Northshore U: Who Needs Theology?

Northshore-U

Northshore U is a ministry of Northshore Community Church and is designed to help you deepen your understanding of God’s word and learn to follow Him more passionately. These classes dig deeper into the text and themes of the Bible as well as offer practical training in following Jesus.

This session, I am teaching an 8-week class called Who Needs Theology? Your theology—your thoughts on God—are your most important thoughts because they determine everything else in your life. If this is true, then we ought to dig deeper into what we believe and why we believe it. In this Northshore U class, we will explore how the Bible reveals who God is, who we are, and how He saves us to be the church for the world. If you want a fancy term for what we’ll explore, it will be a crash course in “systematic theology.”

We’ll cover the following topics:

1 – Who Needs Theology?

2 – The Bible (the nature of revelation, inspiration, inerrancy)

3 – The Trinity (God the Father, Son, and Holy Spirit)

4 – People & Sin (The image of God, the nature of sin)

5 – Salvation & the Work of Jesus Christ (the doctrine of atonement)

6 – The Church (the people of God & our mission)

7 – Things to Come (end times, heaven, & hell)

8 – Putting It All Together (how to live a theologically shaped life)

As part of the class experience, we will read Know What You Believe by Paul E. Little.

The class begins Thursday, September 24 from 6:30-8 pm at Northshore. Children’s Ministry is provided for infants through 4th grade.

For more info on Northshore U or to register, go HERE.

Jesus is Far More

Original Jesus Series Graphic

The next day He purposed to go into Galilee, and He *found Philip. And Jesus said to him, “Follow Me.” Now Philip was from Bethsaida, of the city of Andrew and Peter. Philip found Nathanael and *said to him, “We have found Him of whom Moses in the Law and also the Prophets wrote—Jesus of Nazareth, the son of Joseph.” Nathanael said to him, “Can any good thing come out of Nazareth?” Philip said to him, “Come and see.” Jesus saw Nathanael coming to Him, and said of him, “Behold, an Israelite indeed, in whom there is no deceit!” Nathanael *said to Him, “How do You know me?” Jesus answered and said to him, “Before Philip called you, when you were under the fig tree, I saw you.” Nathanael answered Him, “Rabbi, You are the Son of God; You are the King of Israel.” Jesus answered and said to him, “Because I said to you that I saw you under the fig tree, do you believe? You will see greater things than these.” And He said to him, “Truly, truly, I say to you, you will see the heavens opened and the angels of God ascending and descending on the Son of Man.” (John 1:43-51, emphasis added)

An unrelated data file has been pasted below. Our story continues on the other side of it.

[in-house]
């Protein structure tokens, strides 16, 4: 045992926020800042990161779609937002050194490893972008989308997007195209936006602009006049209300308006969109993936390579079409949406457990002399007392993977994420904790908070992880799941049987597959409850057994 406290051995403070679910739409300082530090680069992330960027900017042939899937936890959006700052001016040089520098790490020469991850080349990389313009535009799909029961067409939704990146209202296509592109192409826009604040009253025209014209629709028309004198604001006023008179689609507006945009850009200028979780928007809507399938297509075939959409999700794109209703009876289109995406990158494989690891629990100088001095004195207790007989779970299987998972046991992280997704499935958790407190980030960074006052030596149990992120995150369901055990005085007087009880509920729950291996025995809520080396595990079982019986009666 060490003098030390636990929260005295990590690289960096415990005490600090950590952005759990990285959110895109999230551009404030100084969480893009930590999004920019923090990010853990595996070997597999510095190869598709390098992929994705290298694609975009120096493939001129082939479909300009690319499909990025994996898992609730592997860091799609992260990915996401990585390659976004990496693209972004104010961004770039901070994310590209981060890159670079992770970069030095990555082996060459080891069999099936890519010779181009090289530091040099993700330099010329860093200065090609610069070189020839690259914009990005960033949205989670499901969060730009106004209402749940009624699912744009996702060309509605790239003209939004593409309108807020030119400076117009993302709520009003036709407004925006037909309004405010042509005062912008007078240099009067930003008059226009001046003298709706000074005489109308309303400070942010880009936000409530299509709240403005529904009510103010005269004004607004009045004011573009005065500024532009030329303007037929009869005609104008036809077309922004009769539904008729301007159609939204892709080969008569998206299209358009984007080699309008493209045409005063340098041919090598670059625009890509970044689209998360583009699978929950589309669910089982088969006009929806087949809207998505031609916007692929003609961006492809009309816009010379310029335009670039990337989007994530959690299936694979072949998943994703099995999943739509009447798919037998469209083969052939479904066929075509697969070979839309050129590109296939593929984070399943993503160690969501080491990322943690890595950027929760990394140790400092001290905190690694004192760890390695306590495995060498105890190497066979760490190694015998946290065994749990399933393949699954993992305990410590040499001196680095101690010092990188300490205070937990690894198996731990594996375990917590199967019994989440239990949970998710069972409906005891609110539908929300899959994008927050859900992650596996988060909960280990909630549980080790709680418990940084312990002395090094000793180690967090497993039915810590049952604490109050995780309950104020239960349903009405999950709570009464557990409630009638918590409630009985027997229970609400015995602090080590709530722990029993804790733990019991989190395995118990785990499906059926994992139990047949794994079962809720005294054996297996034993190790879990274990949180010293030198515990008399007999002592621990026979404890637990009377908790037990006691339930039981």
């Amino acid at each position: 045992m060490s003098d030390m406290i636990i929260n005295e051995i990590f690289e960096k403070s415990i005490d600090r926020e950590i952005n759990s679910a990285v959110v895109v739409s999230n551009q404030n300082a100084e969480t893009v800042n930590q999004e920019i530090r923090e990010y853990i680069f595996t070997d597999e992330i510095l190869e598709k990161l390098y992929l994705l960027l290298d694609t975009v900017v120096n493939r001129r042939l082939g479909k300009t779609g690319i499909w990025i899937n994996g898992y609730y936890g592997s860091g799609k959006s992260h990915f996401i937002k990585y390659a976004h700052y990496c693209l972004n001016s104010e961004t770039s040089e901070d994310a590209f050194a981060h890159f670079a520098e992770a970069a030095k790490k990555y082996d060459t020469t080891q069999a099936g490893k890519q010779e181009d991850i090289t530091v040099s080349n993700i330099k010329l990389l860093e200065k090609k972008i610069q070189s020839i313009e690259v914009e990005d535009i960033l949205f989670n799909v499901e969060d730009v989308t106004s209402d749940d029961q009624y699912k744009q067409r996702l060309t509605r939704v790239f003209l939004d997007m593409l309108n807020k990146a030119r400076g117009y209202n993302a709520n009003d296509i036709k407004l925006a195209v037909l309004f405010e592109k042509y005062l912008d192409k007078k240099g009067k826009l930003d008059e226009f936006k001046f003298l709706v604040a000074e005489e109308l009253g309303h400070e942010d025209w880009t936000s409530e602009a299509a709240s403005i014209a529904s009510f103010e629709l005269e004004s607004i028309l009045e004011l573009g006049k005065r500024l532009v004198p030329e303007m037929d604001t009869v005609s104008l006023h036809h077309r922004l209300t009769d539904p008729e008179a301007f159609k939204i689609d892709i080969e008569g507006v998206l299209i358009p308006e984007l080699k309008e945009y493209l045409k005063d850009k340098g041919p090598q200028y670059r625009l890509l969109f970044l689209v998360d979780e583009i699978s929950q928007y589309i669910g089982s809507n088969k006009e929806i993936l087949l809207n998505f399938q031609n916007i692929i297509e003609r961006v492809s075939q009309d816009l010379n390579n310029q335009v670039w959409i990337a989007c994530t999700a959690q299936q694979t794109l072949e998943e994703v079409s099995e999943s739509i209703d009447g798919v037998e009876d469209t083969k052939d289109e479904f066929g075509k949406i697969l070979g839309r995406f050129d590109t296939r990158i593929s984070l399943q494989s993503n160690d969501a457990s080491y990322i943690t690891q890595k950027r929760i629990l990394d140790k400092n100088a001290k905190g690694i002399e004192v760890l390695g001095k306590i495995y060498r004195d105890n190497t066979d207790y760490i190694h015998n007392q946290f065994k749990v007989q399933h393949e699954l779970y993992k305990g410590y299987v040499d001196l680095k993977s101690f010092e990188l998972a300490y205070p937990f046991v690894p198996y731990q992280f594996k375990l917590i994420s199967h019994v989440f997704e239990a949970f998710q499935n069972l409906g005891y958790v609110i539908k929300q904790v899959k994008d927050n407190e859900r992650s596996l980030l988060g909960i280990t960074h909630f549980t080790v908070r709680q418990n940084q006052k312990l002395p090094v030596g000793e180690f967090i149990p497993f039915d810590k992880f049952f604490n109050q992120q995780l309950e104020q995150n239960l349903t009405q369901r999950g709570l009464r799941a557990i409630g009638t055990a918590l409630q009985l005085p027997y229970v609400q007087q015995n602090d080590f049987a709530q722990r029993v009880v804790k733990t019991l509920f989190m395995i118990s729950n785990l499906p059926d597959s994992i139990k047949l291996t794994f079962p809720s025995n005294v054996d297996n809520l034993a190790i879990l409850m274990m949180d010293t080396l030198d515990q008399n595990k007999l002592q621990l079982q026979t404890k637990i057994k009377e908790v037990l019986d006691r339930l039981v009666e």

Jesus is far more than Nathanael imagined. He wasn’t just a Messiah on a white horse who would free the Jews from Roman oppression. Jesus could do that, but that wouldn’t change the human condition. Jesus did something far greater. Jesus took all of humanity’s sin—all of our rebellion, guilt, and self-absorption—upon Himself, and He paid the price for it. He was raised from the dead, ultimately defeating sin and death, and He offers us a whole new life. Not a better version of you, but a new version of you. Greater things than these, Nathanael, greater things than these.

Jesus is far more than you can imagine.

Many people come to Jesus looking for a good, moral teacher who gives life principles so we can be better people. Well, Jesus does that, but He doesn’t stop there. He tells us that we can’t be better people in our own strength. He says that we can’t bridge earth to heaven and change our own hearts to be those better people. But He can help us. He can change us. Jesus is far more than you can imagine.